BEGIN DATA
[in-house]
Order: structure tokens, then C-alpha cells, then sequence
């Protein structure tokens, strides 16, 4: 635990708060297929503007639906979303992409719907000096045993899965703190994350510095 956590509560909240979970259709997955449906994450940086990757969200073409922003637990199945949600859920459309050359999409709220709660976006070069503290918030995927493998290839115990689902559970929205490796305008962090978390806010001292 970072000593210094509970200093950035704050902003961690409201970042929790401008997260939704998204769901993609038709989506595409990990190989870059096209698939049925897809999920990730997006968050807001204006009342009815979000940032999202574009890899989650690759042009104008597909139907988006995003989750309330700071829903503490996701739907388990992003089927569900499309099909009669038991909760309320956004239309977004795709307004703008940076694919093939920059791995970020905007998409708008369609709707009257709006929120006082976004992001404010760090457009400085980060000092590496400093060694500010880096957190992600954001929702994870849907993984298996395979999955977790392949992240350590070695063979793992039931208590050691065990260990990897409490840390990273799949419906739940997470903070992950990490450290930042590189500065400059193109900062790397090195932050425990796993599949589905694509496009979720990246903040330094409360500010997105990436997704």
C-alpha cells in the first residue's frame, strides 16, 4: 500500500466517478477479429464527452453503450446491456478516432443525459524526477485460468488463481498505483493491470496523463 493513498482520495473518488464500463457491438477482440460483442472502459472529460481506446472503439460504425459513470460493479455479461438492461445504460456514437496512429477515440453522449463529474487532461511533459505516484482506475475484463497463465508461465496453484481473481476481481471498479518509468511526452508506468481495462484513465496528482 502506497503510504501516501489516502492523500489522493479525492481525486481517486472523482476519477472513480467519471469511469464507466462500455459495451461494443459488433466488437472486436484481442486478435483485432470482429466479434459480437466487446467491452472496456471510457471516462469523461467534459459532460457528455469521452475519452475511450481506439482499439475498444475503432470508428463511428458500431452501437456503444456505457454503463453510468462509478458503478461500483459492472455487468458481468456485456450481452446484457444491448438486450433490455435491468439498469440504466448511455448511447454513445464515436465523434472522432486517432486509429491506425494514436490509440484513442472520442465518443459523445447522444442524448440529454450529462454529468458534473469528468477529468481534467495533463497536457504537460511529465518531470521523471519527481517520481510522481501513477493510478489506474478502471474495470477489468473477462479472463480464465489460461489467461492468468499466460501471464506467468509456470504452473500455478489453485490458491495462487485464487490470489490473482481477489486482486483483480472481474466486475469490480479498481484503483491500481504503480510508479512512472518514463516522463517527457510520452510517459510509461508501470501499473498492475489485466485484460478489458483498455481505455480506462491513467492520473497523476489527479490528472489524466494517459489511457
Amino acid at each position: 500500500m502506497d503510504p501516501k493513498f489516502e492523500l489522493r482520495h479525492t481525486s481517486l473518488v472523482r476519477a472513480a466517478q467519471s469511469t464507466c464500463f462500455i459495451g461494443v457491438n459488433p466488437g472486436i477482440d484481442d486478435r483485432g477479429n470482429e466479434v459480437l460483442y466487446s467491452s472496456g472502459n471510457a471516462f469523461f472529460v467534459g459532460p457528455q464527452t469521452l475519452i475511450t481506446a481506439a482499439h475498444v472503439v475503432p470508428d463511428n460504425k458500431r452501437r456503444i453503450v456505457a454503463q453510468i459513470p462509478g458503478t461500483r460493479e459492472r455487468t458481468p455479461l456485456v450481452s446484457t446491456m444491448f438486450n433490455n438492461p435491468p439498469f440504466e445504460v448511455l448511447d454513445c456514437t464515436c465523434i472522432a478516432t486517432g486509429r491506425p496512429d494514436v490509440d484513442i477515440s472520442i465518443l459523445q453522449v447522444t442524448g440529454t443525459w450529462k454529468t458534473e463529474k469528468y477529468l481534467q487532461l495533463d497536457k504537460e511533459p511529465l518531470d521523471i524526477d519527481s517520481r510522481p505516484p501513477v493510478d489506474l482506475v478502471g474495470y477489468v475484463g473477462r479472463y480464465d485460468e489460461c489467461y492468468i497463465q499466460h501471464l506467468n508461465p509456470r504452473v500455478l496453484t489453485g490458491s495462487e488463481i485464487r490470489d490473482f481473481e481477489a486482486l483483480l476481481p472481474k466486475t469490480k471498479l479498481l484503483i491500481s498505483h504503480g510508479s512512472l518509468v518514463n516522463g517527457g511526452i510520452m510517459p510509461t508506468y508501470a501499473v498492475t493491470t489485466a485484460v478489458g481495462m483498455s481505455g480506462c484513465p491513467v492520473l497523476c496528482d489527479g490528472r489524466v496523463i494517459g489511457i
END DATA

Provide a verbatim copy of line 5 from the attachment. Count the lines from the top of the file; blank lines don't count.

Amino acid at each position: 500500500m502506497d503510504p501516501k493513498f489516502e492523500l489522493r482520495h479525492t481525486s481517486l473518488v472523482r476519477a472513480a466517478q467519471s469511469t464507466c464500463f462500455i459495451g461494443v457491438n459488433p466488437g472486436i477482440d484481442d486478435r483485432g477479429n470482429e466479434v459480437l460483442y466487446s467491452s472496456g472502459n471510457a471516462f469523461f472529460v467534459g459532460p457528455q464527452t469521452l475519452i475511450t481506446a481506439a482499439h475498444v472503439v475503432p470508428d463511428n460504425k458500431r452501437r456503444i453503450v456505457a454503463q453510468i459513470p462509478g458503478t461500483r460493479e459492472r455487468t458481468p455479461l456485456v450481452s446484457t446491456m444491448f438486450n433490455n438492461p435491468p439498469f440504466e445504460v448511455l448511447d454513445c456514437t464515436c465523434i472522432a478516432t486517432g486509429r491506425p496512429d494514436v490509440d484513442i477515440s472520442i465518443l459523445q453522449v447522444t442524448g440529454t443525459w450529462k454529468t458534473e463529474k469528468y477529468l481534467q487532461l495533463d497536457k504537460e511533459p511529465l518531470d521523471i524526477d519527481s517520481r510522481p505516484p501513477v493510478d489506474l482506475v478502471g474495470y477489468v475484463g473477462r479472463y480464465d485460468e489460461c489467461y492468468i497463465q499466460h501471464l506467468n508461465p509456470r504452473v500455478l496453484t489453485g490458491s495462487e488463481i485464487r490470489d490473482f481473481e481477489a486482486l483483480l476481481p472481474k466486475t469490480k471498479l479498481l484503483i491500481s498505483h504503480g510508479s512512472l518509468v518514463n516522463g517527457g511526452i510520452m510517459p510509461t508506468y508501470a501499473v498492475t493491470t489485466a485484460v478489458g481495462m483498455s481505455g480506462c484513465p491513467v492520473l497523476c496528482d489527479g490528472r489524466v496523463i494517459g489511457i